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When conducting fieldwork, Black scientists have to not only think about the science but also what others who encounter them might think, the Associated Press reports.

For instance, Bucknell University's Tanisha Williams, a botanist, tells the AP that she would be quizzed by strangers when working in public parks and now brings field guides and other books with her to try "to look like a scientist." The University of Washington's Christopher Schell, an ecologist, similarly tells the AP that he deliberately wears "the nerdiest glasses I have and often a jacket that has my college logo" when installing wildlife cameras in Seattle and other cities.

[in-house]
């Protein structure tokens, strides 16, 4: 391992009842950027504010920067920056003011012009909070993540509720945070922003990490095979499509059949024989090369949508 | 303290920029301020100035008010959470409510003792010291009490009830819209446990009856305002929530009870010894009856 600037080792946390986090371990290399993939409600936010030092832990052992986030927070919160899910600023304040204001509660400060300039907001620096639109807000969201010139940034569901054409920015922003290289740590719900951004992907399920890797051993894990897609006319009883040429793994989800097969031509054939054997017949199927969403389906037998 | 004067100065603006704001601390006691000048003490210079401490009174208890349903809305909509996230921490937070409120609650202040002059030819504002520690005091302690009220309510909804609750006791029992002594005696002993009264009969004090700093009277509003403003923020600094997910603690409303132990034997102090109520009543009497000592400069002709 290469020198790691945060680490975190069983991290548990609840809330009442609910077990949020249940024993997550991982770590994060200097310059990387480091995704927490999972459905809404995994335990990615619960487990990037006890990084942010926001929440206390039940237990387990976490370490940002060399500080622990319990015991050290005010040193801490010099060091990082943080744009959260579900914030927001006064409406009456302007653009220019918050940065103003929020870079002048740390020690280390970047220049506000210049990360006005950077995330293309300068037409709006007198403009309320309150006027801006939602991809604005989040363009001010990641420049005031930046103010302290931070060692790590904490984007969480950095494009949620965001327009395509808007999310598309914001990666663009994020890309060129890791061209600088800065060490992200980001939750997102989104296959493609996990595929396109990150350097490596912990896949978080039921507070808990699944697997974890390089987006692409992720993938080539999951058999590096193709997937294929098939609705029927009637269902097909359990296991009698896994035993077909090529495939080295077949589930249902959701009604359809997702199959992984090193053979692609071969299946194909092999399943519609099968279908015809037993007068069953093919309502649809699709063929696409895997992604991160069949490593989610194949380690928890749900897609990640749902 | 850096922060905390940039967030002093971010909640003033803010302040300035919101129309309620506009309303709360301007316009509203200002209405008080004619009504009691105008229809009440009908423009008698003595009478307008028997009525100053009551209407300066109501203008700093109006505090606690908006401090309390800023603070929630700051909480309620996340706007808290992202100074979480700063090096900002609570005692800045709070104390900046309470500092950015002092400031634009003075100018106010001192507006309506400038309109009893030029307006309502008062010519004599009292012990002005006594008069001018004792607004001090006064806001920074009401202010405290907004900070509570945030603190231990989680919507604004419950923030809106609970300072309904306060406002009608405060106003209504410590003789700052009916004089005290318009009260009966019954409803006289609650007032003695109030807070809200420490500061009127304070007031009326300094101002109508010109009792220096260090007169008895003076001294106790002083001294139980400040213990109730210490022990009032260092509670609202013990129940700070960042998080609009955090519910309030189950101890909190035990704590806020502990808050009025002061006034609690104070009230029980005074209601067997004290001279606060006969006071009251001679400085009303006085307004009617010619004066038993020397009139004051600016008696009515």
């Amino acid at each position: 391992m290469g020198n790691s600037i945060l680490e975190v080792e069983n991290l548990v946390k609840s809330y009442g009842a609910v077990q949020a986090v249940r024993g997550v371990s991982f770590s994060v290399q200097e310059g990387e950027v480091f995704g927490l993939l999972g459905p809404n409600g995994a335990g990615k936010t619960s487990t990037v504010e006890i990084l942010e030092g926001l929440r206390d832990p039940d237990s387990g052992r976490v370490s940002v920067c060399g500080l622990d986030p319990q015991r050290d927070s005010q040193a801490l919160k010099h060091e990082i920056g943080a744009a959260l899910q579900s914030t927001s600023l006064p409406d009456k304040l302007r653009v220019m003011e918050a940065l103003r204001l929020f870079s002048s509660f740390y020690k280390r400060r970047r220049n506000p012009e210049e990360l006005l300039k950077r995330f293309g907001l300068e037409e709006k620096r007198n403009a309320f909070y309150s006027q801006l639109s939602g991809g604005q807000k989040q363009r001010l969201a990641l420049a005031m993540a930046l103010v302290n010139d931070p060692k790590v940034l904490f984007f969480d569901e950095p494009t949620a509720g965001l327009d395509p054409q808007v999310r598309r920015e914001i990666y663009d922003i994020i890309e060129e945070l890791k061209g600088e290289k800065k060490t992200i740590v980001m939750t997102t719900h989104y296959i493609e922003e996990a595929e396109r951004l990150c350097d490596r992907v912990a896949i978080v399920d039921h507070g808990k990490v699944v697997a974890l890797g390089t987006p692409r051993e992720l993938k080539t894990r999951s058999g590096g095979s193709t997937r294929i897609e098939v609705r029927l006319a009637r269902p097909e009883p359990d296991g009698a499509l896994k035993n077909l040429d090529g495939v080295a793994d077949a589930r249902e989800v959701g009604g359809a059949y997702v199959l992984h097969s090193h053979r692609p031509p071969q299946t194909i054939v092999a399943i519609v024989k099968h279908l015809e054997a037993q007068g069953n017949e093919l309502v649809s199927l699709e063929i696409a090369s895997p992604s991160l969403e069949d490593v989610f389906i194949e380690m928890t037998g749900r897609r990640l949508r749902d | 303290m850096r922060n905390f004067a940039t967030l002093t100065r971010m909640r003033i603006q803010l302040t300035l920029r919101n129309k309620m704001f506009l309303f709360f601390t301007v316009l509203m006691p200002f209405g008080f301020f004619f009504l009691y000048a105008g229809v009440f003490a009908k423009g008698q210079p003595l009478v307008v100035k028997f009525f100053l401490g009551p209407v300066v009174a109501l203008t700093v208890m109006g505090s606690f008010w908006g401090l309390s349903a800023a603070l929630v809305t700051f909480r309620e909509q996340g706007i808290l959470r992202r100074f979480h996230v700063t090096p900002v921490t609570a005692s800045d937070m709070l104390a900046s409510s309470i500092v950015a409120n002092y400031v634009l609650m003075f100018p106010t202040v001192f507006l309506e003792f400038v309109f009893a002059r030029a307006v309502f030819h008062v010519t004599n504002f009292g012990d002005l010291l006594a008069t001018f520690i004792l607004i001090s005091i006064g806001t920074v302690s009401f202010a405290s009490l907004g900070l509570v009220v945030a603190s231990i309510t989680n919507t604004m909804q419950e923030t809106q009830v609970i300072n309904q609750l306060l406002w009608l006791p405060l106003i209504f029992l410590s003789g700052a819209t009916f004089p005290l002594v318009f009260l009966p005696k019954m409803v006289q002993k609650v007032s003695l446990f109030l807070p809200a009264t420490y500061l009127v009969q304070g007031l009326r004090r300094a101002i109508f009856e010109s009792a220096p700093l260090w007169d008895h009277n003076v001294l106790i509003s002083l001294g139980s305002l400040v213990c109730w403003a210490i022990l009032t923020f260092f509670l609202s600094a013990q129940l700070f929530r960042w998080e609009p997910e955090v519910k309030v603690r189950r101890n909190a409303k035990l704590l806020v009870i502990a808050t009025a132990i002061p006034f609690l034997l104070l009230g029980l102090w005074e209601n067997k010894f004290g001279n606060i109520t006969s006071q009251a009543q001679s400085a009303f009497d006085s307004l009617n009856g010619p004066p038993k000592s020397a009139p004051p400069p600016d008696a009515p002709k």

At the same time, environmental researchers tell the AP that a lack of diversity among who is conducting research influences what questions are asked and what data is collected, and that, in turn, could affect policy and wildlife management plans. "Who you are affects the questions you ask and the type of data that's being collected," Schell tells the AP. "We cannot understand how our natural world interacts with our cities without understanding the problems and legacy of racism."